first_imgDenmark’s central bank chief issued a stark warning to the country’s pension sector today, saying scheme design and public policy must be changed to take account of the current challenging environment.Lars Rohde, governor of Danmarks Nationalbank told an audience at the IPE Conference and Awards 2019 in Copenhagen: “Pension scheme design and public policy need to support and incentivise the transition to a more sustainable balance between paying more, working longer, and accepting lower pension income.“Kicking the can down the road will only postpone and aggravate the challenges which need to be addressed,” he said.Institutional investors and the pension system were now being challenged by lower interest rates, and this was further compounded by the weak outlook for growth, as well as demographic developments, he said. Rohde said there was no substitute in the period ahead for acknowledging the conditions faced today, increasing transparency about implications for pension plans, and finally, adjusting expectations and behaviour accordingly.More and more pension plans were recognising the impact of the low-rate environment and adjusting expected return assumptions, he said, with Council for Pension Projections in Denmark having recently cut assumptions over a 10-year horizon for eight out of 10 asset classes.By reducing the stock of defined benefit plans, pension funds had transferred a large share of the risk from the low-yield environment to present and future pensioners, he said, but added that this assumed individual savers were well-placed to make informed investment decisions.Pension savers would ultimately face the unpopular choices of pay more now, work longer, or spend less later, he said. Lars Rohde, Danmarks Nationalbank governorSince it was not clear that future pensions would accept lower benefits, even though they were currently taking on more risk, Rohde warned: “The government – and ultimately taxpayers – may end up as ‘pension providers of last resort’.”Detailing the investment challenges for pension funds, he said it was clear schemes would not be able to meet obligations to retirees solely based on investment returns from bonds.On the other hand, he said there were many risks inherent in increasing exposure to alternative and less liquid assets to boost returns, including that many of these assets were untraded – making it hard to estimate expected return and price risks correctly.“To put it bluntly, if my pension is invested in long-term illiquid assets, I would prefer my pension company to be run by a younger CEO,” he said.“That way, I would be able to hold him or her accountable for how these investments pan out – avoiding moral hazard problems.”A larger share of illiquid assets also ramped up liquidity risks, he said, noting that from 2023, pension providers would need even more liquidity when the requirement for central clearing of interest rate swaps and other derivatives was introduced.“Setting aside more liquid assets to cover liquidity risks also means fewer funds available to invest counter-cyclically. Pension funds will then have less flexibility to buy assets traded at distressed price levels,” he said.He added that this could be “unfortunate” from a systemic perspective, if pension funds were less able to play a stabilising role in periods of market stress.last_img read more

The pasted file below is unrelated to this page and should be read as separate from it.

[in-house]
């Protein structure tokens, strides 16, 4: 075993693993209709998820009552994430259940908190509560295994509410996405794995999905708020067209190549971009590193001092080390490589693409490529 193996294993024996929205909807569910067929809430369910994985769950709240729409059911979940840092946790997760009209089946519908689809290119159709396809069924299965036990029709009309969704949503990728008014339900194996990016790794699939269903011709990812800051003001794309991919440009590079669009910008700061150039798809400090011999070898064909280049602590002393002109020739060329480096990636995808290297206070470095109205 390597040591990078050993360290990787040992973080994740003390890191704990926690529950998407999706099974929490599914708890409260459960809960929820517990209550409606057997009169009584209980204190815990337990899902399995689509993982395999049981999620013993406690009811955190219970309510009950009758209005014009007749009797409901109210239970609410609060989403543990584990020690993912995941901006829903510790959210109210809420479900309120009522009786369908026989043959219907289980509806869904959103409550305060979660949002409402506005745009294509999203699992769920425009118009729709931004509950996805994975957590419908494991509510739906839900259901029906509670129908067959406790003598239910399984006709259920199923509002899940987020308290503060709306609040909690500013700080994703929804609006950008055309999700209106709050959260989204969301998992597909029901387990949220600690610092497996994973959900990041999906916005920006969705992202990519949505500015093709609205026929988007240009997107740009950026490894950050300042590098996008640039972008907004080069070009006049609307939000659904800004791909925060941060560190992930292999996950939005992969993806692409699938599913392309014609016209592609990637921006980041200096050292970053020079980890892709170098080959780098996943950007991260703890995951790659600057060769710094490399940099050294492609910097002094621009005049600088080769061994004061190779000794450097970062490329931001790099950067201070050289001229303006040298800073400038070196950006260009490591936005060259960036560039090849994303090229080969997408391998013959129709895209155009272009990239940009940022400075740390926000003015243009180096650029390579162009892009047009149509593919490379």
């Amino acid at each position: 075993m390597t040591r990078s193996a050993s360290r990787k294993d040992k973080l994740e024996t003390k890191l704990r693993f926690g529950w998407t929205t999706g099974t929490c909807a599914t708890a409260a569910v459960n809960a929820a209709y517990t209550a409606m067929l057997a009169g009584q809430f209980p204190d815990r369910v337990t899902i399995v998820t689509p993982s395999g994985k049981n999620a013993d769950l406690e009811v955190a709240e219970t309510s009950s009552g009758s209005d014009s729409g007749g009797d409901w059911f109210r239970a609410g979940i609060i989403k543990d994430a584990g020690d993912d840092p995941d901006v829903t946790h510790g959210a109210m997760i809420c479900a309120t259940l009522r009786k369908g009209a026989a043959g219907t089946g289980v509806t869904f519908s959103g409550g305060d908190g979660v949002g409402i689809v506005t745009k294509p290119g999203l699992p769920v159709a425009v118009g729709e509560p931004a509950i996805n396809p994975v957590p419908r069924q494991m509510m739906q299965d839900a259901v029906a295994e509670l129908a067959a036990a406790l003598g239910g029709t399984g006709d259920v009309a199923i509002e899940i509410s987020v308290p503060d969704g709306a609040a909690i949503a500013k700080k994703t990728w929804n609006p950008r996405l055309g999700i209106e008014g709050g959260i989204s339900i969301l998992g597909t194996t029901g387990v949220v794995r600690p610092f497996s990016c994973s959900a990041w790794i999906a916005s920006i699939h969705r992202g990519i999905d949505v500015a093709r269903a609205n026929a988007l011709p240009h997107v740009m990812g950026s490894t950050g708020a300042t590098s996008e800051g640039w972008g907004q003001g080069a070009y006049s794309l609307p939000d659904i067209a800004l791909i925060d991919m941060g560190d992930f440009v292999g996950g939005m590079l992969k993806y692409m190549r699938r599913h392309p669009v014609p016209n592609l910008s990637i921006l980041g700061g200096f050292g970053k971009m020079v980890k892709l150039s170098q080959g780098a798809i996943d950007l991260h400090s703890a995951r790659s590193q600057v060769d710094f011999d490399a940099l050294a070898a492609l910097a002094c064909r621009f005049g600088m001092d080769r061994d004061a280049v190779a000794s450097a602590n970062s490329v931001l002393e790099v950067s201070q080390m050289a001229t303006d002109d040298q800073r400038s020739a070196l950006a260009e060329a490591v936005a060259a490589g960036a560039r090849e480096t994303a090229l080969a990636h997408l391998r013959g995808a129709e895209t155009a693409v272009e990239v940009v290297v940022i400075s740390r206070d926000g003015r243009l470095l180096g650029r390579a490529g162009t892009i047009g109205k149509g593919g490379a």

Italy roundup: Cometa seeks managers for €1.4bn